As part of its multi-faceted disclosure initiative, the IASB has finalized its amendments to Statement of Cash Flows, effective for annual periods beginning on or after January 1, 2017.
The amendment adds the following requirement:
- “An entity shall provide disclosures that enable users of financial statements to evaluate changes in liabilities arising from financing activities, including both changes arising from cash flows and non-cash changes.
- To the extent necessary to satisfy the requirement (the above), an entity shall disclose the following changes in liabilities arising from financing activities:
- (a) changes from financing cash flows;
- (b) changes arising from obtaining or losing control of subsidiaries or other businesses;
- (c) the effect of changes in foreign exchange rates;
- (d) changes in fair values; and
- (e) other changes.”
The most obvious way to address this will usually be by providing a formal reconciliation; however, this format isn’t mandatory. The requirement covers all liabilities for which cash flows were, or future cash flows will be, classified in the statement of cash flows as cash flows from financing activities. The new disclosure requirements also applies to changes in financial assets (for example, assets that hedge liabilities arising from financing activities) if cash flows from those financial assets were, or future cash flows will be, included in cash flows from financing activities.
In its exposure draft, the IASB had also proposed adding the following paragraph to IAS 7:
- “Additional information may be relevant to an understanding of the liquidity of an entity. An entity shall consider matters such as restrictions that affect the decisions of an entity to use cash and cash equivalent balances, including tax liabilities that would arise on the repatriation of foreign cash and cash equivalent balances. If these, or similar, matters are relevant to an understanding of the liquidity of the entity, those matters shall be disclosed.”
The Board isn’t proceeding with this for now, concluding: “further work is needed before it can determine whether and how to finalize requirements arising from that proposal.”
The value of these proposed amendments is likely largely self-evident. In the IASB’s words, the additional information about financing activities can be used to check an investor’s understanding of the entity’s cash flows; it improves investors’ confidence in forecasting an entity’s future cash flows when they can use a reconciliation to check their understanding of its cash flows; it provides information about an entity’s sources of finance and how those sources have been used over time; and it enables investors to better understand an entity’s exposure to risks associated with financing (according to the basis for conclusions, users’ primary identified interest is in understanding movements in “debt,” but requiring the information for all financing activities seems to the IASB like the best way of satisfying that interest).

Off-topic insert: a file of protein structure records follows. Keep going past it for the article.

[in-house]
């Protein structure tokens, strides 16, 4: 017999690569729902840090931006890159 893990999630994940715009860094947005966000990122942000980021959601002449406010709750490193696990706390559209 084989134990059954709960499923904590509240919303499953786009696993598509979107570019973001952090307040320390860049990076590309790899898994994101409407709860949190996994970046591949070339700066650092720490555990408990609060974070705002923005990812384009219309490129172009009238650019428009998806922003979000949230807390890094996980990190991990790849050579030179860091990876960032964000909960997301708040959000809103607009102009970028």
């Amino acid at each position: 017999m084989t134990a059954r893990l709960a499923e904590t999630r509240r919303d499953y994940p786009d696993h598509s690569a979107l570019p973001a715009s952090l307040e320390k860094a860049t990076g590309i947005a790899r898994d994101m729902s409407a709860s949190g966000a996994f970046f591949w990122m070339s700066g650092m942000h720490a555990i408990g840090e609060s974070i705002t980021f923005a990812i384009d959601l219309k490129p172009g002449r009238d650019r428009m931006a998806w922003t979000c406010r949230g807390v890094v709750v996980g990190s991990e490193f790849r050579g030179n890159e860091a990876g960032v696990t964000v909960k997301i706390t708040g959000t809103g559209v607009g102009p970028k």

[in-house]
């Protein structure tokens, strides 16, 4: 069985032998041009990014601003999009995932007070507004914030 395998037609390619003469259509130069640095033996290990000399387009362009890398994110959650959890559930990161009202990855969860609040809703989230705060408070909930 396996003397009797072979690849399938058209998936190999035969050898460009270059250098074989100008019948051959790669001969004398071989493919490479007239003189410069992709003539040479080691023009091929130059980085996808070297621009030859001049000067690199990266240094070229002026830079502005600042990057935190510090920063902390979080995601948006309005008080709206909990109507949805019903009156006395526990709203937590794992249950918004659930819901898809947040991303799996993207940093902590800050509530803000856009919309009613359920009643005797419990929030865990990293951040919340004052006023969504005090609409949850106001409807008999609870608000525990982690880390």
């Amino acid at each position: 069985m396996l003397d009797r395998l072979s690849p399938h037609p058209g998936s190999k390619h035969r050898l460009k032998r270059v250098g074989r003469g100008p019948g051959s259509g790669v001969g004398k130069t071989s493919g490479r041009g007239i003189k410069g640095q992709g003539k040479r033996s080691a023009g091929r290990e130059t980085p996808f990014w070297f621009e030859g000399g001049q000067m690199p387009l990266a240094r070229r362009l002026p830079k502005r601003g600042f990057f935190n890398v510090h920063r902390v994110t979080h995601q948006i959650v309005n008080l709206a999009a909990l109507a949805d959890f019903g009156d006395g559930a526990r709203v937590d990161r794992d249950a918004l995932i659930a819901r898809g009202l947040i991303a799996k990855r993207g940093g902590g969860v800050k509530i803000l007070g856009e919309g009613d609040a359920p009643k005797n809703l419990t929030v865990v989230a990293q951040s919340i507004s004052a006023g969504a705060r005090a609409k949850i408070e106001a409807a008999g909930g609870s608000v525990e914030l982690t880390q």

One member of the IASB voted against the amendments, noting among other things that the changes may provide incomplete information about an entity’s management of liquidity. For example, “Because IAS 7 permits an entity to classify some cash flows (such as interest payments) as either operating or financing, the understanding of what constitutes changes in liabilities arising from financing activities may vary among preparers.” He also believes: “providing the disclosure may require excessive work and hence may be inefficient from a preparer’s point of view.” Further: “He notes that the Board may conduct research regarding the effectiveness of IAS 7. Because he regards IAS 7 as having some significant shortcomings, he believes that issuing amendments based on the existing statement of cash flows is not a worthwhile endeavour.” One can likely agree with the general point, that if an element of the statements is likely to be affected by various aspects of the IASB’s work, it’s usually better to deal with it all at once. It surely shouldn’t be too onerous for any entity to implement these particular proposals though, given that they flow directly from what should be pre-existing information (or put another way, if an entity would have great difficulty implementing the proposals, it’s probably a sign of bigger problems).
But it’s true of course that the changes, incrementally useful as they presumably are, do shine a light on the limitations of what remains the same. In his comments on the original exposure draft, the dissenting member had pointed out that the cash flow statement’s usefulness “is significantly impaired when it is presented as part of consolidated financial statements…because consolidated financial statements do not provide information about the location and the availability of assets and liabilities. For example, if a parent company has debt of CU100 and a 51 per cent controlled subsidiary has cash of CU100, it could be interpreted in the consolidated statement of financial position that the group has sufficient cash and cash equivalent balances to meet the debt. However, this may not be true.” Absolutely correct, although of course this is merely one of many things that consolidated statements can’t convey in themselves, and for which a complete understanding demands greater segmentation, accompanying disclosure and so on. Not to mention the long-standing arguments in favour of the direct rather than indirect method of preparing the cash flow statement, and of requiring reconciliations of changes in all significant asset and liability balances as well. But for now, we’ll assume that the new amendments constitute the single step that begins a long and productive journey…
The opinions expressed are solely those of the author